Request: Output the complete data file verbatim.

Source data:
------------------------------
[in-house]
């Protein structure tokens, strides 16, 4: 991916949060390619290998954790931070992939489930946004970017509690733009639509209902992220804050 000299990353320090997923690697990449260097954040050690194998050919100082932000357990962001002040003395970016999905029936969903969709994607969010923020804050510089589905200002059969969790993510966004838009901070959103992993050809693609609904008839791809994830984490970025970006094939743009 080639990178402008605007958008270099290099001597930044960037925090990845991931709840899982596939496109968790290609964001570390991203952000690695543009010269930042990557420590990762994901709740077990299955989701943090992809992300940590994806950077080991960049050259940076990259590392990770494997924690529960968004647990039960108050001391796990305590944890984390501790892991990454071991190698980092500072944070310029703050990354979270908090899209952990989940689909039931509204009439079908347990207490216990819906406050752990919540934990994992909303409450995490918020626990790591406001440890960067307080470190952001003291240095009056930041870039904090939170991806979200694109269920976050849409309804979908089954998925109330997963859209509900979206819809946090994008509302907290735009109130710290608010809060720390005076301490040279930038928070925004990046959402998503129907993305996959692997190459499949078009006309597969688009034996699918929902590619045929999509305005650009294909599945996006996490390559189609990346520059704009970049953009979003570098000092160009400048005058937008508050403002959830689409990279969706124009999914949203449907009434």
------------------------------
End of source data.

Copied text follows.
[in-house]
């Protein structure tokens, strides 16, 4: 991916949060390619290998954790931070992939489930946004970017509690733009639509209902992220804050 000299990353320090997923690697990449260097954040050690194998050919100082932000357990962001002040003395970016999905029936969903969709994607969010923020804050510089589905200002059969969790993510966004838009901070959103992993050809693609609904008839791809994830984490970025970006094939743009 080639990178402008605007958008270099290099001597930044960037925090990845991931709840899982596939496109968790290609964001570390991203952000690695543009010269930042990557420590990762994901709740077990299955989701943090992809992300940590994806950077080991960049050259940076990259590392990770494997924690529960968004647990039960108050001391796990305590944890984390501790892991990454071991190698980092500072944070310029703050990354979270908090899209952990989940689909039931509204009439079908347990207490216990819906406050752990919540934990994992909303409450995490918020626990790591406001440890960067307080470190952001003291240095009056930041870039904090939170991806979200694109269920976050849409309804979908089954998925109330997963859209509900979206819809946090994008509302907290735009109130710290608010809060720390005076301490040279930038928070925004990046959402998503129907993305996959692997190459499949078009006309597969688009034996699918929902590619045929999509305005650009294909599945996006996490390559189609990346520059704009970049953009979003570098000092160009400048005058937008508050403002959830689409990279969706124009999914949203449907009434």